The video above was a long time in the making.  The  now infamous guitar tossing incident happened way back in March of 2008.   Dave writes on United Breaks Guitars about what it took to bring him to the point of creating the song (the first of a trilogy) and the video (again, probably the first of a trilogy).  After months of fighting with various levels of management at United… where they actively engaged in the age old customer complaint strategy of deny, obfuscate, and stall –  he writes:

At that moment it occurred to me that I had been fighting a losing battle all this time and that fighting over this at all was a waste of time. The system is designed to frustrate affected customers into giving up their claims and United is very good at it. However I realized then that as a songwriter and traveling musician I wasn’t without options. In my final reply to Ms. Irlweg I told her that I would be writing three songs about United Airlines and my experience in the whole matter. I would then make videos for these songs and offer them for free download online, inviting viewers to vote on their favourite United song. My goal: to get one million hits in one year.

United Airlines can’t say they weren’t warned.

Dave Carroll promised Social Media Armageddon and he delivered.

With over 2.5 MILLION views for the video,  multiple television interviews and the resulting blog buzz, this story is not exactly what most businesses envision when they ask for a viral marketing campaign.  It’s a once in a lifetime opportunity for Dave Carroll… but it looks like a shit storm from the other side.

There are several  pundits who are saying that United can make lemonade out of this shit storm.  The phrase,  “there is no such thing as bad PR” has been tossed around.   One recommends that United should try to leverage this disaster in their future marketing.

All I can say is I’ll take a kilo or more of whatever it is these people are smoking.

If United were my client – I’d share with them the wise words my mentor shared with me over 20 years ago.  When one of my advertising clients awoke up one Sunday morning to a PR shit storm in the Sunday paper of admittedly a much smaller scale – my mentor shared these valuable words of wisdom:

The more you stir shit- the more it smells.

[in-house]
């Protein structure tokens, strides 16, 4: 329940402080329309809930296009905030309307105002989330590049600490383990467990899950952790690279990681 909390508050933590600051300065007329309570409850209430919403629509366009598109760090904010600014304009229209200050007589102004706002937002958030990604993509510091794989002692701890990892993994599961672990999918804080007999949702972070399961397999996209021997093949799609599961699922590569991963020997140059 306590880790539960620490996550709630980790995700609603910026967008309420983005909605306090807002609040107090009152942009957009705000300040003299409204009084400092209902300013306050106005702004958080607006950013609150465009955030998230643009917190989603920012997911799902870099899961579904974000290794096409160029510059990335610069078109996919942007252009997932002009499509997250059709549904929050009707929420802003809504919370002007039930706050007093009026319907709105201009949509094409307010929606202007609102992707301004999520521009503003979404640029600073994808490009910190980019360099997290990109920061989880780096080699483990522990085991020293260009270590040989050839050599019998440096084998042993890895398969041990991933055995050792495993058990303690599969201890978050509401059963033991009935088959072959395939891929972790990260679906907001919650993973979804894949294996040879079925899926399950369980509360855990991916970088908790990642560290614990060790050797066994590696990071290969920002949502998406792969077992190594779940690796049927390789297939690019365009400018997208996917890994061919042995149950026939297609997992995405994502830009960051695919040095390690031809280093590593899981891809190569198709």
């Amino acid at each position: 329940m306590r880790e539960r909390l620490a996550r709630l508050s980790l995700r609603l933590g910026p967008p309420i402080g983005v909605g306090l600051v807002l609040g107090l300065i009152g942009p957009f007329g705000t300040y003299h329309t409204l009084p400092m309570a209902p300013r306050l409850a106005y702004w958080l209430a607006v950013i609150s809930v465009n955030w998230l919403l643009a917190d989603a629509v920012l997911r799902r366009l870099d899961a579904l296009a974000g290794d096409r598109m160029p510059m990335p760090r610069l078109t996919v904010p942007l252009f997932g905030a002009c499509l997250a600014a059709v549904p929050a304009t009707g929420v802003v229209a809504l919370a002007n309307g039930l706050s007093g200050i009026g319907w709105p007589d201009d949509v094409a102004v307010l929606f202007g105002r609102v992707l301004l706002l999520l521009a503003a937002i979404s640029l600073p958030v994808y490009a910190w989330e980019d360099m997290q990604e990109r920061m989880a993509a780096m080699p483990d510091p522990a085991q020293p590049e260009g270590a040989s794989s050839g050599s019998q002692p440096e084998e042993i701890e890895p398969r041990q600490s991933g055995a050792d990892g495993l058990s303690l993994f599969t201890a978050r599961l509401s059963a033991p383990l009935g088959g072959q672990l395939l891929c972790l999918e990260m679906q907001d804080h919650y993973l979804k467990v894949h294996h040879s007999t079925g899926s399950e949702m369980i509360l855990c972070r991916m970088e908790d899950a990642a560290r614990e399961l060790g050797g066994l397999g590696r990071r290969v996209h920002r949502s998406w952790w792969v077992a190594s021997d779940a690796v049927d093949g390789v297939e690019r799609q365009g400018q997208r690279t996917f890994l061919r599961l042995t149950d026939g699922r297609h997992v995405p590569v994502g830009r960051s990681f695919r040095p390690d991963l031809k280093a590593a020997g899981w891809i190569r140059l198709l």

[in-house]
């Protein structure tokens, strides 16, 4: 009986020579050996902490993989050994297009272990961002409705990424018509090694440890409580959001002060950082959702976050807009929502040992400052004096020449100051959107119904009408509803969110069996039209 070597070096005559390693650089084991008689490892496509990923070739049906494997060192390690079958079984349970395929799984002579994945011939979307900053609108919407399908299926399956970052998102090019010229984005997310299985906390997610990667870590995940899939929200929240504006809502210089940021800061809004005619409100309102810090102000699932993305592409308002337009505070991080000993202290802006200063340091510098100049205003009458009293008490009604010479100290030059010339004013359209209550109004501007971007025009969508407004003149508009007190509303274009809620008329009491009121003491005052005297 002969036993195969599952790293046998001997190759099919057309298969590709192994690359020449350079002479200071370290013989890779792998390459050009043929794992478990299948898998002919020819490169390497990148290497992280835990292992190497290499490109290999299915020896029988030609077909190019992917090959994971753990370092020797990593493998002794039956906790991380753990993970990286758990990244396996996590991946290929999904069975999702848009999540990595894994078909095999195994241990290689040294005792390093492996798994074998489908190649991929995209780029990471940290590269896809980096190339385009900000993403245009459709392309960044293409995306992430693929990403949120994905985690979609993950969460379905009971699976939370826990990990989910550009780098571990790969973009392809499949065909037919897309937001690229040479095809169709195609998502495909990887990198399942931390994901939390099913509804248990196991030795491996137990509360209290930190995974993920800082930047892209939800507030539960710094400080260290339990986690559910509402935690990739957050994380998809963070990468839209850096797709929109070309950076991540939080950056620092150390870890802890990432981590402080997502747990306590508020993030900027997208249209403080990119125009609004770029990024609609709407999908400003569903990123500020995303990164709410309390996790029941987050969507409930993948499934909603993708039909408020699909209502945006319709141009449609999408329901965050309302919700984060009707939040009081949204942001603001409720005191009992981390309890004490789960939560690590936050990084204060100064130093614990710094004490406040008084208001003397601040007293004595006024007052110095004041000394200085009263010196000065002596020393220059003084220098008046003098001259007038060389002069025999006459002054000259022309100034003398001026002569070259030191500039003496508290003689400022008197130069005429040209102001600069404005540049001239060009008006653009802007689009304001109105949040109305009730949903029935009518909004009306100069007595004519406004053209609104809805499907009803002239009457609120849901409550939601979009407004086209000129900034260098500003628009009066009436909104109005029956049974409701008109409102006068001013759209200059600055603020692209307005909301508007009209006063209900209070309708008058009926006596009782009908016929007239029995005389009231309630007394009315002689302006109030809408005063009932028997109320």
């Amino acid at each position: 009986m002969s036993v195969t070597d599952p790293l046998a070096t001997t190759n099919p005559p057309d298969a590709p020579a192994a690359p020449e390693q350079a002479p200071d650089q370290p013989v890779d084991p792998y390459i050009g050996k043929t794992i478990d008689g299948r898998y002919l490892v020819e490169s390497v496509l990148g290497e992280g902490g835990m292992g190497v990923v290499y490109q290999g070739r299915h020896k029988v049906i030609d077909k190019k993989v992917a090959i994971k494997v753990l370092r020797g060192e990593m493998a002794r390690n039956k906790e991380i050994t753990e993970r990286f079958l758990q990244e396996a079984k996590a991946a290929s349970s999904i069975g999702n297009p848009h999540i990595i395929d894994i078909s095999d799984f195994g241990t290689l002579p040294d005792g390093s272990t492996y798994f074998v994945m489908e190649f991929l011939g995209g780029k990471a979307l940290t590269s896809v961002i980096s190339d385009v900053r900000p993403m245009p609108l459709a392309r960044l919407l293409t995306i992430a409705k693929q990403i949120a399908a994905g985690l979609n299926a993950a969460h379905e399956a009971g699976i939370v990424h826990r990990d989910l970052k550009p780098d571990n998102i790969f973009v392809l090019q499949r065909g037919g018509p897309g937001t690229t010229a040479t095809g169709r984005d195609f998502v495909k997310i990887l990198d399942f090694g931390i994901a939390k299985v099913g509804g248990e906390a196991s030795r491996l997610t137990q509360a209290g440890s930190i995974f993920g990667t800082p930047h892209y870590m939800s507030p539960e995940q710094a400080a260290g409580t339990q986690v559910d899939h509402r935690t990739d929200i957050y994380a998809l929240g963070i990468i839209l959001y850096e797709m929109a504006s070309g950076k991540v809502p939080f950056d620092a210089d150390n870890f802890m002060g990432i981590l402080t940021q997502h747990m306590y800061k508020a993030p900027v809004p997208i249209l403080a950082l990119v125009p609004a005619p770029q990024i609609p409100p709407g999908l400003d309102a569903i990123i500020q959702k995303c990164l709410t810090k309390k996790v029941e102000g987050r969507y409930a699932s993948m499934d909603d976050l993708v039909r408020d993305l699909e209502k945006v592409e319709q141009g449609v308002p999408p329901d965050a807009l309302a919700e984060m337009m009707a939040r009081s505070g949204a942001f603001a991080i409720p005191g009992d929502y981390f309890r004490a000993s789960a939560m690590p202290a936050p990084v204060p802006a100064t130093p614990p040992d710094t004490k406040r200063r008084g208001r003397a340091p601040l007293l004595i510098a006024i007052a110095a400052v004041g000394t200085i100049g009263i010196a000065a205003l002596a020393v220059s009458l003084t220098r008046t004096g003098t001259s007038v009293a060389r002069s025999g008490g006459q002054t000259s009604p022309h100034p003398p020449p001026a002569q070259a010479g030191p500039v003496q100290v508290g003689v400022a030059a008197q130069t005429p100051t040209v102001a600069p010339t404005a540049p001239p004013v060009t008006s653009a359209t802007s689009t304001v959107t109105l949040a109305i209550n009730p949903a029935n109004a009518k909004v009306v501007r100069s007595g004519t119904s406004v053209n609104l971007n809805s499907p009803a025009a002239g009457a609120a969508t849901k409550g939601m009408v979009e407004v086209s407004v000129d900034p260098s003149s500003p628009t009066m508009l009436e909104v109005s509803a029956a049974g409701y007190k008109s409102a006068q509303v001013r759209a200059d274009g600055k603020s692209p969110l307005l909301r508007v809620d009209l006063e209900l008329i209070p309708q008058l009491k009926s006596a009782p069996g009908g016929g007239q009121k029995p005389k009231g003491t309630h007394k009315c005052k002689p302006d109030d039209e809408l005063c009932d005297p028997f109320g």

Talk about pithy words of wisdom – those were it.  So when I sat down with the client on Monday morning, my advice was simple: LET’S NOT STIR THE SHIT!.

My advice to United would be the same.

Don’t try to make lemonade out of shit stew – no amount of sweetener is going to make this palatable.

I would also advise United to FIX WHAT IS OBVIOUSLY BROKEN.

The thing is – twenty years ago – the customer service practice of dealing with customer complaints by  denying, obfuscating, and stalling was actually sound business advice.  Why pay restitution if you didn’t have to?   (I have to wonder why flight vouchers weren’t offered to try to placate him.)  After a few frustrating and fruitless conversations, most customers would become frustrated or bored and give up.

If this situation had happened two decades ago, there wouldn’t be much backlash.   United might have lost a customer – maybe one or two more thanks to word of mouth.  However, adding up the lost revenue and comparing it to the restitution involved in this situation would have made this an easy call a generation ago.  This guy and his band don’t spend enough to make it worth it to make this right.

Twenty years ago – Dave Carroll couldn’t have caused more than a scratch to United’s Teflon coated brand.  Without access to the mainstream media – his message wasn’t going to get very far no matter how catchy, clever or well produced it was.

That was then – this is now.

Now – Dave Carroll is planning a second video – riding the wave and stoked with all kinds of creative energy on how to make the next video even BETTER than the first.

Rather than play armchair quarterback to all the opportunities inherent in the situation for United’s competitors in the marketplace – I’ll offer this admonition…

A new age has dawned and it’s name is social media.

Social media makes it easy for average people access to a world wide audience.  Those average, everyday consumers can use technology to create what is know as user generated content.  Sometimes, that user generated content is catchy and clever enough to do more damage in a week than several decades of carefully orchestrated media buys and brand strategy.

In my book –Beyond the Niche: Essential Tools You Need to Create Marketing Messages that Deliver Results I warn business owners to be aware that “power customers”  -those who can do serious damage to their marketing efforts – were not easily identified and as a result, EVERY customer needs to be treated as if he/she has the ability to influence dozens of other consumers.